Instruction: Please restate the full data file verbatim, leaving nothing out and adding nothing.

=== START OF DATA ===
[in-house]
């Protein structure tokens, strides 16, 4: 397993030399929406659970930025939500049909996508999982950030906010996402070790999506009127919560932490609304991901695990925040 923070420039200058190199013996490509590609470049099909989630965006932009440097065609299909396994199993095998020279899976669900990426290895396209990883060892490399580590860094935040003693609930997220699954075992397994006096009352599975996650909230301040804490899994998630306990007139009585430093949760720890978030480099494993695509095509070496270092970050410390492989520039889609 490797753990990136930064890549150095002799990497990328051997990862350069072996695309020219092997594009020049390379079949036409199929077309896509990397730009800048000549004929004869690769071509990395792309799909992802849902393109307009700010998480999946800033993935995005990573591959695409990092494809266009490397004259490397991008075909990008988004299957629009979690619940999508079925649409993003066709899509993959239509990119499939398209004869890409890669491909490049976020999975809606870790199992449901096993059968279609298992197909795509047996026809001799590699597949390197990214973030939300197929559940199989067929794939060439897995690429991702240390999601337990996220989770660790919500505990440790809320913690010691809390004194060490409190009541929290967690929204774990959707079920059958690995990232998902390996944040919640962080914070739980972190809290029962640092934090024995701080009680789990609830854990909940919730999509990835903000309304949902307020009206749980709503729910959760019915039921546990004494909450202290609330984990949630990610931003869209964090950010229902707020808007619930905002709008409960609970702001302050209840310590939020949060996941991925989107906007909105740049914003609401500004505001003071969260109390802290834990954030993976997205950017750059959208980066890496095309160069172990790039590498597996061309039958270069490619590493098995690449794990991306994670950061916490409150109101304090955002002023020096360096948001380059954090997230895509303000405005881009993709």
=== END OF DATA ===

[in-house]
């Protein structure tokens, strides 16, 4: 397993030399929406659970930025939500049909996508999982950030906010996402070790999506009127919560932490609304991901695990925040 923070420039200058190199013996490509590609470049099909989630965006932009440097065609299909396994199993095998020279899976669900990426290895396209990883060892490399580590860094935040003693609930997220699954075992397994006096009352599975996650909230301040804490899994998630306990007139009585430093949760720890978030480099494993695509095509070496270092970050410390492989520039889609 490797753990990136930064890549150095002799990497990328051997990862350069072996695309020219092997594009020049390379079949036409199929077309896509990397730009800048000549004929004869690769071509990395792309799909992802849902393109307009700010998480999946800033993935995005990573591959695409990092494809266009490397004259490397991008075909990008988004299957629009979690619940999508079925649409993003066709899509993959239509990119499939398209004869890409890669491909490049976020999975809606870790199992449901096993059968279609298992197909795509047996026809001799590699597949390197990214973030939300197929559940199989067929794939060439897995690429991702240390999601337990996220989770660790919500505990440790809320913690010691809390004194060490409190009541929290967690929204774990959707079920059958690995990232998902390996944040919640962080914070739980972190809290029962640092934090024995701080009680789990609830854990909940919730999509990835903000309304949902307020009206749980709503729910959760019915039921546990004494909450202290609330984990949630990610931003869209964090950010229902707020808007619930905002709008409960609970702001302050209840310590939020949060996941991925989107906007909105740049914003609401500004505001003071969260109390802290834990954030993976997205950017750059959208980066890496095309160069172990790039590498597996061309039958270069490619590493098995690449794990991306994670950061916490409150109101304090955002002023020096360096948001380059954090997230895509303000405005881009993709």